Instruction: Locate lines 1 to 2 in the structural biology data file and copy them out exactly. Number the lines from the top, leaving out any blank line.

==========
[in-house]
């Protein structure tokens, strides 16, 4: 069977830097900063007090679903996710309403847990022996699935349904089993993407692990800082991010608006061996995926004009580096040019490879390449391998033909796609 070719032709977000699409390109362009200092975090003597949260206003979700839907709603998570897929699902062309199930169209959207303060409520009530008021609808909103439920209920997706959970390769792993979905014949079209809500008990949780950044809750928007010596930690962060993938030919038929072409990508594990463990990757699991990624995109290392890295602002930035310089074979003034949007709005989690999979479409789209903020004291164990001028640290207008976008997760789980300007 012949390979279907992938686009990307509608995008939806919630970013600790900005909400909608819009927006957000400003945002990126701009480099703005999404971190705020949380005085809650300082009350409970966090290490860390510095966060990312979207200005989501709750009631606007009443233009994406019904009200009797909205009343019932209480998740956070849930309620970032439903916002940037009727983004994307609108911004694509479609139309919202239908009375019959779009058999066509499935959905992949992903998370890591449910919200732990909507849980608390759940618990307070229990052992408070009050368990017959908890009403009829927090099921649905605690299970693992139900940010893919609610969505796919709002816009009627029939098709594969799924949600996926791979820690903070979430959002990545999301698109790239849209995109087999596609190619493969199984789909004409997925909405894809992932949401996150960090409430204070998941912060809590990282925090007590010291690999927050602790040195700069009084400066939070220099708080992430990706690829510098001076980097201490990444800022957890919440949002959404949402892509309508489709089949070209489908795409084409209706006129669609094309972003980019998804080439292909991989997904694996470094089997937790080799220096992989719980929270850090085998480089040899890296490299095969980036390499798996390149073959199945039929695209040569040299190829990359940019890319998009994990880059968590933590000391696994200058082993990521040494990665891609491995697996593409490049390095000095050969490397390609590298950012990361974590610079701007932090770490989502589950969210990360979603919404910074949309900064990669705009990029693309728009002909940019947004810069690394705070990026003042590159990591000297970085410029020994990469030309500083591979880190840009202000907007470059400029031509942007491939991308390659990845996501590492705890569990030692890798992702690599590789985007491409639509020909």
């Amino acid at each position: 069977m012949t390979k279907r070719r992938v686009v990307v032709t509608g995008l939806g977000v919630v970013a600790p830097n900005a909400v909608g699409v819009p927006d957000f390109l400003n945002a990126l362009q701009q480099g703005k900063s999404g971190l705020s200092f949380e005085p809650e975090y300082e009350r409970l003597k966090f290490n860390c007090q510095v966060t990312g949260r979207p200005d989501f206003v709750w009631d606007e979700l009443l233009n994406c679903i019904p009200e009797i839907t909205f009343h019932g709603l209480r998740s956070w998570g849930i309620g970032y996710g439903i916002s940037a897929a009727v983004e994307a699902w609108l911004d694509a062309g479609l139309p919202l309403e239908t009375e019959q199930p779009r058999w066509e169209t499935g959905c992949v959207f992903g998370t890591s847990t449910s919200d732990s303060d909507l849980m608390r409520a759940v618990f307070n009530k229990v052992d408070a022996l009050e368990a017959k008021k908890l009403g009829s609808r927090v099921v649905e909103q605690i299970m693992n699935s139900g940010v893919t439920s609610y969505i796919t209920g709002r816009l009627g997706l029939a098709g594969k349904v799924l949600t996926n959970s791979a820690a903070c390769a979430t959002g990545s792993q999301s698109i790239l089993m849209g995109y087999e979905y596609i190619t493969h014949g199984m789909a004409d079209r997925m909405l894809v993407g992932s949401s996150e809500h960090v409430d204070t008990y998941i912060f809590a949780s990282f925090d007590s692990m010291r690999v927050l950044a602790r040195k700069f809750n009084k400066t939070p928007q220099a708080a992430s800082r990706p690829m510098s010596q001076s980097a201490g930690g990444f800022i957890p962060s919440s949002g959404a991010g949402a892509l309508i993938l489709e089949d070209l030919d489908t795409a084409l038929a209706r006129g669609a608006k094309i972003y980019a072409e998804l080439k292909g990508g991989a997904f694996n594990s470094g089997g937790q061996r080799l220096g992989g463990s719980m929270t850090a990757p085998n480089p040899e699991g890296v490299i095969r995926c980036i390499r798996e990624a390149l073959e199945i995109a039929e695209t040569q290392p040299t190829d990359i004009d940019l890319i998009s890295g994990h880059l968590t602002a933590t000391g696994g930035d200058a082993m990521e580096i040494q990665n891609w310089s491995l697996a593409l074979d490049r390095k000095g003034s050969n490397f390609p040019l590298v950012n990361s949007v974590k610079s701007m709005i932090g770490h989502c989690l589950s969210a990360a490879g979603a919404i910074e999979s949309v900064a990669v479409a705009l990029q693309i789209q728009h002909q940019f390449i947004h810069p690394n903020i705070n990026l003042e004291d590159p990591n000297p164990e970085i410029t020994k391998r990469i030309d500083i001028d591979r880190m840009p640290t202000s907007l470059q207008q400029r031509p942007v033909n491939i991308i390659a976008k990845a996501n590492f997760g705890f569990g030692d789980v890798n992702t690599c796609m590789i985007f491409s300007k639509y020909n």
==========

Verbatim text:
[in-house]
């Protein structure tokens, strides 16, 4: 069977830097900063007090679903996710309403847990022996699935349904089993993407692990800082991010608006061996995926004009580096040019490879390449391998033909796609 070719032709977000699409390109362009200092975090003597949260206003979700839907709603998570897929699902062309199930169209959207303060409520009530008021609808909103439920209920997706959970390769792993979905014949079209809500008990949780950044809750928007010596930690962060993938030919038929072409990508594990463990990757699991990624995109290392890295602002930035310089074979003034949007709005989690999979479409789209903020004291164990001028640290207008976008997760789980300007 012949390979279907992938686009990307509608995008939806919630970013600790900005909400909608819009927006957000400003945002990126701009480099703005999404971190705020949380005085809650300082009350409970966090290490860390510095966060990312979207200005989501709750009631606007009443233009994406019904009200009797909205009343019932209480998740956070849930309620970032439903916002940037009727983004994307609108911004694509479609139309919202239908009375019959779009058999066509499935959905992949992903998370890591449910919200732990909507849980608390759940618990307070229990052992408070009050368990017959908890009403009829927090099921649905605690299970693992139900940010893919609610969505796919709002816009009627029939098709594969799924949600996926791979820690903070979430959002990545999301698109790239849209995109087999596609190619493969199984789909004409997925909405894809992932949401996150960090409430204070998941912060809590990282925090007590010291690999927050602790040195700069009084400066939070220099708080992430990706690829510098001076980097201490990444800022957890919440949002959404949402892509309508489709089949070209489908795409084409209706006129669609094309972003980019998804080439292909991989997904694996470094089997937790080799220096992989719980929270850090085998480089040899890296490299095969980036390499798996390149073959199945039929695209040569040299190829990359940019890319998009994990880059968590933590000391696994200058082993990521040494990665891609491995697996593409490049390095000095050969490397390609590298950012990361974590610079701007932090770490989502589950969210990360979603919404910074949309900064990669705009990029693309728009002909940019947004810069690394705070990026003042590159990591000297970085410029020994990469030309500083591979880190840009202000907007470059400029031509942007491939991308390659990845996501590492705890569990030692890798992702690599590789985007491409639509020909």